The incredible British pianist Stephen Hough – who has performed several times in Madison — also posted something recently on his blog for the Telegraph newspaper about using surgical masks – perhaps to protect his own health as he tours around the world playing recitals, concertos and chamber music.

Here is a link to his thoughtful essay. Be sure to read the readers’ comments and reactions.

And be sure to leave your own reactions to the idea in the COMMENT section of this blog.

http://blogs.telegraph.co.uk/culture/stephenhough/100072340/never-mind-the-burka-we-should-all-be-wearing-masks/

Hough_Stephen_color16

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Classical music: How do the flu and classical music mix? What can be done now that the flu season is peaking here and in the concert hall. How should musicians and presenters deal with a sick and coughing audience?

January 15, 2014
6 Comments

By Jacob Stockinger

As I remarked in blog posts of the past three days, the winter intermission is coming to an end with a recital at Arbco housing by the Madison-based Metropolitan Opera mezzo-soprano Kitt Reuter-Foss, with a concert this coming Friday by the Wisconsin Chamber Orchestra and with performances of Medieval and Renaissance English music by Eliza’s Toyes on Saturday and Sunday .

https://welltempered.wordpress.com/2014/01/12/classical-music-madison-and-metropolitan-opera-mezzo-kitt-reuter-foss-will-perform-a-song-journey-next-saturday-to-benefit-the-piano-restoration-at-arboretum-cohousing/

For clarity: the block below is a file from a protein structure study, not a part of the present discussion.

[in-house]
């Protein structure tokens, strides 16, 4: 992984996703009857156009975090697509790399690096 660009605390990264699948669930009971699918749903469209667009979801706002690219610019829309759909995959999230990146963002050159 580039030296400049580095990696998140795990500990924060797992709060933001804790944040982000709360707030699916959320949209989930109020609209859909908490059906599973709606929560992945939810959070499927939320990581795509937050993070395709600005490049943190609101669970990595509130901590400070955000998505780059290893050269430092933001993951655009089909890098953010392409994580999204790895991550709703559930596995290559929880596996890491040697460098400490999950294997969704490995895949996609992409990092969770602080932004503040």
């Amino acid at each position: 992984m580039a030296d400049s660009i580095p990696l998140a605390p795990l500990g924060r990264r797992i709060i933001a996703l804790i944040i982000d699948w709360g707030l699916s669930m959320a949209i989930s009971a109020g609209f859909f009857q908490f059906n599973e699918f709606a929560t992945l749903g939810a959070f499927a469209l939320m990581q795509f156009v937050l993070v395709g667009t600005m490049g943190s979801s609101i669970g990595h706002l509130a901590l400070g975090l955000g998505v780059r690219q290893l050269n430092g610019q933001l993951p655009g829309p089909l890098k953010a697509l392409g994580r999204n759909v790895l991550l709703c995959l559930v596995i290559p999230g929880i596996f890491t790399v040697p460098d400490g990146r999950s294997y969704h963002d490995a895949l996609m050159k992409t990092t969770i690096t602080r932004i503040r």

https://welltempered.wordpress.com/2014/01/13/classical-music-the-wisconsin-chamber-orchestra-kicks-off-the-second-half-of-this-concert-season-with-a-performance-this-friday-night-of-orchestral-music-by-mozart-and-bruckner-and-a-guitar-concerto/

https://welltempered.wordpress.com/2014/01/14/classical-music-the-early-music-group-elizas-toyes-celebrates-winter-with-medieval-and-renaissance-british-vocal-music/

So it is undeniable: The second half of the concert season is picking up.

So, unfortunately, is the flu season, according to the federal Centers for Disease Control.

Here is a link to a report on NBC-TV about how many states gave started to report serious cases of flu, including deaths, in the majority of states. And there is no sign of a let up. In fact, predictions are for it to get worse — including right here in Wisconsin.

http://www.nbc-2.com/story/24417052/flu-season-may-be-heading-toward-peak#.UtLEoXmKMds

So when you add in a major spike in flu cases to public events held in public spaces — like, say, concerts – you have a volatile and even dangerous risky mix.

BDDS Playhouse audience